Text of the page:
I think of Jimson as being a Mark Twain plant, something to lay hold of at midnight and conjure to rid you of warts, kind of like spunk water. The reason most people grow the Jimson Weed is for its large downward facing trumpet flowers and their scent which is very strong particularly after sunset. They are real vespertine garden plants, releasing their narcotic perfume after dark and while some
people find it a soapy scent others liken it to the smell of lilies, the plants that fester worse than weeds according to Shakespeare. One has to wonder what he would have thought of Daturas? He probably didn’t know them as they are native to Cuba Continue reading
Daintiness is not something that perfumers necessarily consider in the making of a perfume. However the perfumer of Teo Cabanel, Jean Francois Latty has created a series of perfumes in wonderful taste.
Now I don’t feel very comfortable writing such a thing, because in the end the perfume that is in perfect taste for you is the one you love and wear, and I know from personal experience that choice often doesn’t fall on the chic import but on the old reliable sometimes found on the shelves of your local pharmacy. My aunt for instance swore by Yardley’s Lavender. Continue reading
Do you like Japanese gardens? You know, those serene landscapes with raked pebbles and a single maple tree pruned into perfect profile in the middle?
I do. They’re marvels of restraint, which I’m not, but tranquility is a major hallmark of the Japanese style and desirable in a harried world.
All of which is not to say that I can actually manage to pull off a Japanese garden here in Connecticut since, for a start, I’m not Japanese; but I can have a stab at growing a number of Japanese plants. All except roses, I read, because according to at least one major garden designer who shall remain nameless, roses play no part in Japanese gardening. Continue reading
Once the name Golconda was associated with only one thing: pink diamonds. At the end of the 17th century during the great age of the Mughal Empire in India Golconda was mined out and the sparkling vein of rose petal diamonds dried up.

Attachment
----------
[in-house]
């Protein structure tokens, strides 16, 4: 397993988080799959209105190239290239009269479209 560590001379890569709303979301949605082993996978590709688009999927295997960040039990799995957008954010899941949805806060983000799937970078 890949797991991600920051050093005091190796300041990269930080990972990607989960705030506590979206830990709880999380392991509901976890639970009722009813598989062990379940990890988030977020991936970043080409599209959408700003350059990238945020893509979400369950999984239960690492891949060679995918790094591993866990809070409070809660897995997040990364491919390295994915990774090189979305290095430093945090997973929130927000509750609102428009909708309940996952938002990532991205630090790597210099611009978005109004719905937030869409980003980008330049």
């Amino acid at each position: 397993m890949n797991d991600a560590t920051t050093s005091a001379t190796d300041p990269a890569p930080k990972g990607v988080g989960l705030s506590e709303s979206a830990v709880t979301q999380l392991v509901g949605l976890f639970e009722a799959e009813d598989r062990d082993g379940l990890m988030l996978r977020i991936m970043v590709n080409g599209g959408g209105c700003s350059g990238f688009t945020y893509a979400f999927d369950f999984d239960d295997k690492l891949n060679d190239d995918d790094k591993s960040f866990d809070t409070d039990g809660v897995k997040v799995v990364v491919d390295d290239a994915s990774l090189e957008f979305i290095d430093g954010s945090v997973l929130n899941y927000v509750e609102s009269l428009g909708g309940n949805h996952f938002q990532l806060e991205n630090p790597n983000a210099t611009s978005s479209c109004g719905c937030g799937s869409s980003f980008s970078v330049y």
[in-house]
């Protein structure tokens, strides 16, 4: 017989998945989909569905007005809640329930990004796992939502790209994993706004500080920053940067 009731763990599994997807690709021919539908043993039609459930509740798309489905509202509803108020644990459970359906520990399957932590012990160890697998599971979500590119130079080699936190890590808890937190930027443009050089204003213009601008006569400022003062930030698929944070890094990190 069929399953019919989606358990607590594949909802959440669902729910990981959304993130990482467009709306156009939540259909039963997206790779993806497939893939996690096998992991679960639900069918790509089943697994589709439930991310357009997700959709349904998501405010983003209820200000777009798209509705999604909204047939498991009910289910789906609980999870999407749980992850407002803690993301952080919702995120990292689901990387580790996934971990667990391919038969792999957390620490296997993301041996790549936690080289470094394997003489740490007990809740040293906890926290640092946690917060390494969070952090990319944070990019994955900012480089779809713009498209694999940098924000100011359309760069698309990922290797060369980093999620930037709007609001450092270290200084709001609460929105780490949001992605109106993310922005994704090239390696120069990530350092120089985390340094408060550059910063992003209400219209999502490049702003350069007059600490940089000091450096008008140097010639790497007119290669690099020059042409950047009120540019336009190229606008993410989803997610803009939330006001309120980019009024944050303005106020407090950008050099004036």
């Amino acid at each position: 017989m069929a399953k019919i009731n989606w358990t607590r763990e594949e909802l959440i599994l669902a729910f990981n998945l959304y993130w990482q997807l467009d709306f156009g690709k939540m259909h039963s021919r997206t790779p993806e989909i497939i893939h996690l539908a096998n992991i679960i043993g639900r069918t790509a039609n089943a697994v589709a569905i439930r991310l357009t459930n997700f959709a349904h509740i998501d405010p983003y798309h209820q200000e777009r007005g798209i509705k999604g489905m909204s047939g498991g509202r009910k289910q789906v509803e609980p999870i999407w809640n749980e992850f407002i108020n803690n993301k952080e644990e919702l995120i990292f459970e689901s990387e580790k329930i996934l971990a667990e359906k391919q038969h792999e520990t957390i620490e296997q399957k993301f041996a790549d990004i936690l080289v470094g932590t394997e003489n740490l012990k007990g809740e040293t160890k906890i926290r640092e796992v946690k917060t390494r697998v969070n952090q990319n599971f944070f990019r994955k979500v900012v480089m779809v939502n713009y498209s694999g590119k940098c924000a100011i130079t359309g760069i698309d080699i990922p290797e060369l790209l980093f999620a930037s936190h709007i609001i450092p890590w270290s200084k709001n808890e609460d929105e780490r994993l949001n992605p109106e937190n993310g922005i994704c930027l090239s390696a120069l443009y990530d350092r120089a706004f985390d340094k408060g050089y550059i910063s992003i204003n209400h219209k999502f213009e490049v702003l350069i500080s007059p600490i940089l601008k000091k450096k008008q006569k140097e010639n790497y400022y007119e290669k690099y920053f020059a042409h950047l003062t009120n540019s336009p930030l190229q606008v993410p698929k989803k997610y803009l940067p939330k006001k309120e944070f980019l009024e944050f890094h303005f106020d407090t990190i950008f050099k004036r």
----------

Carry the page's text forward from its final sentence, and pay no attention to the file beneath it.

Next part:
Golconda is also the first of the Joel Arthur Rosenthal fragrances, and if you have never heard of him, that may be because you are not a jewelry collector of very high net worth. Also you missed the Metropolitan Museum of Art’s retrospective of JAR jewelry which I curse myself for missing, because the pieces are so lovely that seeing them just makes your day. Continue reading
Spring this year is unusually pollen heavy, everywhere I go in New Jersey people have watery eyes and running noses. My Hub is apparently in competition for the greatest number of recorded sneezes during any twenty four hour period, and even the check out people at Shop Rite can barely see out of their swollen eyes.
What is causing all this misery? Pollen, pure and simple, but also remarkably plentiful this year. Our car is covered in a powdery chartreuse veil of the stuff. I can’t help but wonder, how many more floral smells can we actually endure? Continue reading
There are some smells that all of us have a visceral dislike of, some people hate boxwood with its pungent slightly cat pee odor. Others love it and have all sorts of happily associated memories of parks, gardens and playgrounds triggered by boxwood. Eau Illuminee from Parfums Delrae is said to feature boxwood as part of the sensory landscape of San Francisco. Then again some people love the scent of cumin while for others cumin (especially detectable in the revamped Femme from Rochas or old Alpona from Caron) can put off a lot of people who only smell sweat and stale takeaway curries. Even roses can be controversial, although most of us love them. Anne of Austria (Louis the XIV’s Mum) so hated them that reportedly she couldn’t stand to see a rose in a painting and who knows what happened when she spotted one in a vase…* Continue reading